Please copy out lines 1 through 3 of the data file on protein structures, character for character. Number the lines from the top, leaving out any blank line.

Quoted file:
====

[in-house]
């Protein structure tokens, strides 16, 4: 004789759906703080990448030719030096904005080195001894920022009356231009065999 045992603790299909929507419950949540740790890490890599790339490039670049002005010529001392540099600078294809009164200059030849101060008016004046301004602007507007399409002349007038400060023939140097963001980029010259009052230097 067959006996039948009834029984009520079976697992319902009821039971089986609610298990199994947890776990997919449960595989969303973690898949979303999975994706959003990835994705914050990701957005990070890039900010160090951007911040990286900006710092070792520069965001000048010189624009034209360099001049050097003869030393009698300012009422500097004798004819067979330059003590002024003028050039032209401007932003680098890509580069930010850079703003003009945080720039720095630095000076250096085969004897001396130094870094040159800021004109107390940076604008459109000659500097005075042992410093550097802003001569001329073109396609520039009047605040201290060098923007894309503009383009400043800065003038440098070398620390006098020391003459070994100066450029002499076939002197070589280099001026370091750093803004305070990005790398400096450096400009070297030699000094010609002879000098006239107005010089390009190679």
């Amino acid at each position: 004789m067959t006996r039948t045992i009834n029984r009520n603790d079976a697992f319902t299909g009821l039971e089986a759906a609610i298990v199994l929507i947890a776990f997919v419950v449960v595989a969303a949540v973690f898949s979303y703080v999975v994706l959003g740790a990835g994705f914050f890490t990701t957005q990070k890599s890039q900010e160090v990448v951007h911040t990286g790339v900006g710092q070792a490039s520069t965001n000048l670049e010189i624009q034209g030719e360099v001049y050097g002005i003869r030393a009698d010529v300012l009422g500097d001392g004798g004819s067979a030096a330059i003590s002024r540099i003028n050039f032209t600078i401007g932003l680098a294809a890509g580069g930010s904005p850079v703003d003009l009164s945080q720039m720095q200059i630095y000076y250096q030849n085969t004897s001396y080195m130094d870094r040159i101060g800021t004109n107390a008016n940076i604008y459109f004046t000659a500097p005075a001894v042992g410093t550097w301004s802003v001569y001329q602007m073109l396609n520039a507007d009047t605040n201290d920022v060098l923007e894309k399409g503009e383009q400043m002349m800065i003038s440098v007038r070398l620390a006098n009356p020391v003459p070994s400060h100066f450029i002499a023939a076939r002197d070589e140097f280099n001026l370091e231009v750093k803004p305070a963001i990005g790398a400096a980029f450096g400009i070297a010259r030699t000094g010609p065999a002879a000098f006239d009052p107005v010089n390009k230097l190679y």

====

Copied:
[in-house]
């Protein structure tokens, strides 16, 4: 004789759906703080990448030719030096904005080195001894920022009356231009065999 045992603790299909929507419950949540740790890490890599790339490039670049002005010529001392540099600078294809009164200059030849101060008016004046301004602007507007399409002349007038400060023939140097963001980029010259009052230097 067959006996039948009834029984009520079976697992319902009821039971089986609610298990199994947890776990997919449960595989969303973690898949979303999975994706959003990835994705914050990701957005990070890039900010160090951007911040990286900006710092070792520069965001000048010189624009034209360099001049050097003869030393009698300012009422500097004798004819067979330059003590002024003028050039032209401007932003680098890509580069930010850079703003003009945080720039720095630095000076250096085969004897001396130094870094040159800021004109107390940076604008459109000659500097005075042992410093550097802003001569001329073109396609520039009047605040201290060098923007894309503009383009400043800065003038440098070398620390006098020391003459070994100066450029002499076939002197070589280099001026370091750093803004305070990005790398400096450096400009070297030699000094010609002879000098006239107005010089390009190679």
């Amino acid at each position: 004789m067959t006996r039948t045992i009834n029984r009520n603790d079976a697992f319902t299909g009821l039971e089986a759906a609610i298990v199994l929507i947890a776990f997919v419950v449960v595989a969303a949540v973690f898949s979303y703080v999975v994706l959003g740790a990835g994705f914050f890490t990701t957005q990070k890599s890039q900010e160090v990448v951007h911040t990286g790339v900006g710092q070792a490039s520069t965001n000048l670049e010189i624009q034209g030719e360099v001049y050097g002005i003869r030393a009698d010529v300012l009422g500097d001392g004798g004819s067979a030096a330059i003590s002024r540099i003028n050039f032209t600078i401007g932003l680098a294809a890509g580069g930010s904005p850079v703003d003009l009164s945080q720039m720095q200059i630095y000076y250096q030849n085969t004897s001396y080195m130094d870094r040159i101060g800021t004109n107390a008016n940076i604008y459109f004046t000659a500097p005075a001894v042992g410093t550097w301004s802003v001569y001329q602007m073109l396609n520039a507007d009047t605040n201290d920022v060098l923007e894309k399409g503009e383009q400043m002349m800065i003038s440098v007038r070398l620390a006098n009356p020391v003459p070994s400060h100066f450029i002499a023939a076939r002197d070589e140097f280099n001026l370091e231009v750093k803004p305070a963001i990005g790398a400096a980029f450096g400009i070297a010259r030699t000094g010609p065999a002879a000098f006239d009052p107005v010089n390009k230097l190679y």